[Recorded for NPR "All Things Considered," June 21, 1996; never aired]
Thirty years ago, I was sitting in a stadium screaming at the Beatles and throwing jelly beans. We’d heard that was George’s favorite, so we were doing our best to pelt him. I screamed at Herman’s Hermits, too, freaked out with Frank Zappa, and then it was the Stones.
But it had been a long time since I’d been to a rock concert. Recently I piled my teenage kids and a couple of their friends into the station wagon and went to hear one of their favorite bands‑‑a band I’ve overheard enough to enjoy myself.
Folding chairs had been set up in front of the outdoor stage, and I was delighted to find plenty of seats on the front row. But I discovered that sitting wasn’t on the agenda. Shortly before the band began, the space between the stage and the front row was filled in by restless teens. The kids and I looked at each other, then clambered up onto our chairs. I wondered what was coming next.
What came next was moshing. Now, I knew how to scream and throw jellybeans, but not how to mosh, so here’s some helpful points of etiquette, in case you ever wind up in this situation. Take crowd surfing. A parent who sees someone being passed horizontally over the heads of the crowd will feel an urge to dispense advice of the sort that begins, "Young man," and ends, "…poke your eye out." Don’t bother. The music is so loud that words leaving your mouth drown before they reach your own ears. When someone’s coming toward you at eye level the only reasonable thing to do is don’t drop him‑‑pass him on.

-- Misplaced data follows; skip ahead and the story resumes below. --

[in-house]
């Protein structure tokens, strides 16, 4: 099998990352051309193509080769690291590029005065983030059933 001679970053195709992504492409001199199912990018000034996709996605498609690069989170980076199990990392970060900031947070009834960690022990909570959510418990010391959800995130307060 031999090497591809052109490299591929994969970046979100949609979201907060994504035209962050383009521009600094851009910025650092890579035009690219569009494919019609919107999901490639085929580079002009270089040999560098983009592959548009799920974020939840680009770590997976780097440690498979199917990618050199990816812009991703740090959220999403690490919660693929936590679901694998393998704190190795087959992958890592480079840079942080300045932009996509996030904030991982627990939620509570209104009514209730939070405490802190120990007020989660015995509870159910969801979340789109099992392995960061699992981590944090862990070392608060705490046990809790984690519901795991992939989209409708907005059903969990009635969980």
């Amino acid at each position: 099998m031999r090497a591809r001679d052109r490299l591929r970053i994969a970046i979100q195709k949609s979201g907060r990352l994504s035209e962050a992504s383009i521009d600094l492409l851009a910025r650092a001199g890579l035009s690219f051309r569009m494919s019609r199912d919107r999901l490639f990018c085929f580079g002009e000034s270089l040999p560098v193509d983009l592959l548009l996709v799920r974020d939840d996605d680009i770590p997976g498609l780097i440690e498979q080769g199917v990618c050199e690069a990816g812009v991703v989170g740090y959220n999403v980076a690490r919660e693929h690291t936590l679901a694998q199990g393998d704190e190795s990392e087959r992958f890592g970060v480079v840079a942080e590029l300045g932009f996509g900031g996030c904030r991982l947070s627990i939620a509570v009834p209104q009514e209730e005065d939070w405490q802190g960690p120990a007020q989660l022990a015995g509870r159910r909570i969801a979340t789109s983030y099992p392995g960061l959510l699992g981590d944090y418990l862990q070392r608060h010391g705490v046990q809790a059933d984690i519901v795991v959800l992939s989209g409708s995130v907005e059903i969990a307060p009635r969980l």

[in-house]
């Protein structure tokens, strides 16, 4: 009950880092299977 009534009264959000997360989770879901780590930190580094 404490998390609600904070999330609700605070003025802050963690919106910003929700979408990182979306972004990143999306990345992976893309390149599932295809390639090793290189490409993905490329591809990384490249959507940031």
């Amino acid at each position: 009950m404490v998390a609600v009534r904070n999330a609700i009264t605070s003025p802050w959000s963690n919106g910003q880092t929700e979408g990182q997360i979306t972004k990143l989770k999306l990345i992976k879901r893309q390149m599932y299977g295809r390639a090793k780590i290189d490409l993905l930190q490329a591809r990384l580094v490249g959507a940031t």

As for the kids slam dancing in the center of the circle, know the code. When the scowling security cop shines a flashlight on one of them, he’s supposed to stand still and look sheepish; when the light clicks off, he goes right back to bouncing off his buddies. If you decide to join them, follow these guidelines, but take off your bifocals first.
I had a great time. I stood on that flimsy folding chair and clapped and sang along till I was hoarse, much to my kids’ delight. My only worry was that the colliding moshers might knock over my chair, and I’d wind up with a broken leg. But that didn’t happen, and at the end of the concert I found I was a little disapppointed. I’d collected plenty of wild stories at rock concerts over the years, and was looking forward to one more. I was thinking how much I would have enjoyed saying, "Oh, that? Broke it in a mosh pit."